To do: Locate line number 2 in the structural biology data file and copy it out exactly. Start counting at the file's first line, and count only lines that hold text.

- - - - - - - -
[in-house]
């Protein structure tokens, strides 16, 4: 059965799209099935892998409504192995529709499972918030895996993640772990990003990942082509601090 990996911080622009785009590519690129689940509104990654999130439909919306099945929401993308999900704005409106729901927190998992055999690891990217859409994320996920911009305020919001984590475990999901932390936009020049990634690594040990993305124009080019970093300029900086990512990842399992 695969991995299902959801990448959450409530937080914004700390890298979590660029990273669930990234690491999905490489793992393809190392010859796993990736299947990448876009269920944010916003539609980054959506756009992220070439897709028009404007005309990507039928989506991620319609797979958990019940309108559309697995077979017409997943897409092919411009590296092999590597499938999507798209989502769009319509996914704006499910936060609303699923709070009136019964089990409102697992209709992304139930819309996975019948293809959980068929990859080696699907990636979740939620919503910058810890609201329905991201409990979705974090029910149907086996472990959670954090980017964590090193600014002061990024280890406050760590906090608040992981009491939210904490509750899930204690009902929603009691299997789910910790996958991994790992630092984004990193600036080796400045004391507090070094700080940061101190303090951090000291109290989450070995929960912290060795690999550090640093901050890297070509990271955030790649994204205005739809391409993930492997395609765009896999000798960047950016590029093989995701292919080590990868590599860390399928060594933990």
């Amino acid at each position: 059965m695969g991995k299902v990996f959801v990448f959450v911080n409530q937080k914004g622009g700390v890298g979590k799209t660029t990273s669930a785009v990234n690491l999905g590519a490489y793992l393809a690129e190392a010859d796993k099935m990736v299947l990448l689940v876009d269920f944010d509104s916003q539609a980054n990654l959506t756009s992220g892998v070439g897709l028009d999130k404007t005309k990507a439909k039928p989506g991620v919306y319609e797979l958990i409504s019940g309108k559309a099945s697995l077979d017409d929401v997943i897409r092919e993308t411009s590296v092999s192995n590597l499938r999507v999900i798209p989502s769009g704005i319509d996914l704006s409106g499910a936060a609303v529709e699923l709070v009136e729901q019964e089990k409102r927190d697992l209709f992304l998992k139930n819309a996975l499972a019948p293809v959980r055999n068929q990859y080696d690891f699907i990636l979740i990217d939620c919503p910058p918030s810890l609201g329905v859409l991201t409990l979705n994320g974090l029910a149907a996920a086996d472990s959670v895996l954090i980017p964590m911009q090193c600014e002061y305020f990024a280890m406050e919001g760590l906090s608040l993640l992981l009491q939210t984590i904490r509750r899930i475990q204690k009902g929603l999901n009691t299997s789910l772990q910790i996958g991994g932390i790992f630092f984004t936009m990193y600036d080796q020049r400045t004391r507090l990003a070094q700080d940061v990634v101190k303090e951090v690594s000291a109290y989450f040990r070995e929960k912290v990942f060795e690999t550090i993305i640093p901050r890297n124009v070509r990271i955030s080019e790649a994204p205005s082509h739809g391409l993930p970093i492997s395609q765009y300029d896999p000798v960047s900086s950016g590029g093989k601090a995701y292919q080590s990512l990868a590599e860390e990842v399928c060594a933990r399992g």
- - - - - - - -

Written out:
């Protein structure tokens, strides 16, 4: 059965799209099935892998409504192995529709499972918030895996993640772990990003990942082509601090 990996911080622009785009590519690129689940509104990654999130439909919306099945929401993308999900704005409106729901927190998992055999690891990217859409994320996920911009305020919001984590475990999901932390936009020049990634690594040990993305124009080019970093300029900086990512990842399992 695969991995299902959801990448959450409530937080914004700390890298979590660029990273669930990234690491999905490489793992393809190392010859796993990736299947990448876009269920944010916003539609980054959506756009992220070439897709028009404007005309990507039928989506991620319609797979958990019940309108559309697995077979017409997943897409092919411009590296092999590597499938999507798209989502769009319509996914704006499910936060609303699923709070009136019964089990409102697992209709992304139930819309996975019948293809959980068929990859080696699907990636979740939620919503910058810890609201329905991201409990979705974090029910149907086996472990959670954090980017964590090193600014002061990024280890406050760590906090608040992981009491939210904490509750899930204690009902929603009691299997789910910790996958991994790992630092984004990193600036080796400045004391507090070094700080940061101190303090951090000291109290989450070995929960912290060795690999550090640093901050890297070509990271955030790649994204205005739809391409993930492997395609765009896999000798960047950016590029093989995701292919080590990868590599860390399928060594933990």